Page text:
It's either a fairly well constructed adobe gold miner's hut that's been damaged in storms and a few bushfires or a drug crop site guard dwelling, torched and knocked down since the owners hopefully left the area.
It looked like a reasonable place to camp, except just standing around in the short time to take these photo's, I'm covered in half inch long black ants that're biting the hell out of my legs. "Meat Ants" are what I've always called them out bush, as they'll devour anything like hungry carnivores. I've even seen them eat a whole black garbage bag full of scraps by attacking in their thousands at one of my 4WD camps out in the desert. They left me the shredded, perforated plastic bag looking like a piece of worn out flyscreen, containing anything they couldn't tear apart and carry off - mainly tins and crumpled aluminium foil. :huh So it's an easy decision to move onwards. Just on dark and only a short distance further, I spot another old, tangled and overgrown disused track at ninety degrees to the narrow main track. It leads to a clearing, of sorts, with few trees but a bit of a sandy patch at its lower side. It's good enough for the night. Soon I've got a small fire going and the tent pitched on the soft sand. Dinner time!!...
After dinner and while off having a pee, I become aware of another campsite's light through the scrub about 3 or 400 metres away. I can't get close to have a better look without loosing sight of my own campsite, so I hope it's not a drug growers camp and retire to my area keeping my obvious presence to a minimum for the rest of the evening. Overnight it's absolutely freezing, as the sky is clear and the stars are out in their full glory.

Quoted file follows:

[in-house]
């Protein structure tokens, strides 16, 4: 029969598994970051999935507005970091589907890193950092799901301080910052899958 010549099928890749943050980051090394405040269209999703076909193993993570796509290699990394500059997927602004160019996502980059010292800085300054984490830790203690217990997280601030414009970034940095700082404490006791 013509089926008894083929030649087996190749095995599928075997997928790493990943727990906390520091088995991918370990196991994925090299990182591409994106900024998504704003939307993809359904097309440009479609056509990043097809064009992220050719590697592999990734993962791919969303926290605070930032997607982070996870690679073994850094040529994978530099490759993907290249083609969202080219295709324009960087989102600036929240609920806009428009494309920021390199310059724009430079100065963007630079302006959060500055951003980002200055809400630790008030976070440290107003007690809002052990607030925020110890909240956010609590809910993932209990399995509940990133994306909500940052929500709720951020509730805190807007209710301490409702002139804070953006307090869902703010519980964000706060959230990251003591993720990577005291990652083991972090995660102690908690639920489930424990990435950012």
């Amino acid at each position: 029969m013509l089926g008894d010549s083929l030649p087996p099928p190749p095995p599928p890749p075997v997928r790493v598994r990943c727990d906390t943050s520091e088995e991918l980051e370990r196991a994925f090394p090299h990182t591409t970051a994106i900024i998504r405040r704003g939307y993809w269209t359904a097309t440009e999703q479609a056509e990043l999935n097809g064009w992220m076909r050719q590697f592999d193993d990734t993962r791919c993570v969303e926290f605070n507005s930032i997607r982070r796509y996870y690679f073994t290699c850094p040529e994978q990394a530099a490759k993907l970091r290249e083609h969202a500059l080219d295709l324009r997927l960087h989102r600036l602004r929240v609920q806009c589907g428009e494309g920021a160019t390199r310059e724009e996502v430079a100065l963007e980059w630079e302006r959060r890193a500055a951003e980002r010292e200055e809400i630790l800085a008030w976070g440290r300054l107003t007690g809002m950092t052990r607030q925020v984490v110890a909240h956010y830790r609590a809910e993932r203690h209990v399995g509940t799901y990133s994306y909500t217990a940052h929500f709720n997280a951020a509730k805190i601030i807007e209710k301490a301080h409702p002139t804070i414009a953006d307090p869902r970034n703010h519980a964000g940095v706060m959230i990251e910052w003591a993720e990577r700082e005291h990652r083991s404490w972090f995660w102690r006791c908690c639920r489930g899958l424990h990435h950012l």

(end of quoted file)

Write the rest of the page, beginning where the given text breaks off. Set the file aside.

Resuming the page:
The Southern Cross (Crux Constellation) and above it, The Pointers, two stars from our closest neighbour, the Centuari Constellation. The Cross is the kite shaped group of four bright stars with a fifth fainter star between the left and lower cross stars, at about 40 degrees left and down from the very centre of the photo - it's like a kite flying on it's side. The Pointers, Alpha and Beta Centauri are located above it, at about 45 degrees left and above the very centre of the photo. They are the bright pair, sitting one above the other. These help navigators and astronomers find the southern axis of our galaxy, much like the North Star does in the Northern hemisphere. Clear as mud? I hope so. It's a sight to bring a warm glow to an Aussie or Kiwi (New Zealander) heart, as they are the star group on both our country's flags.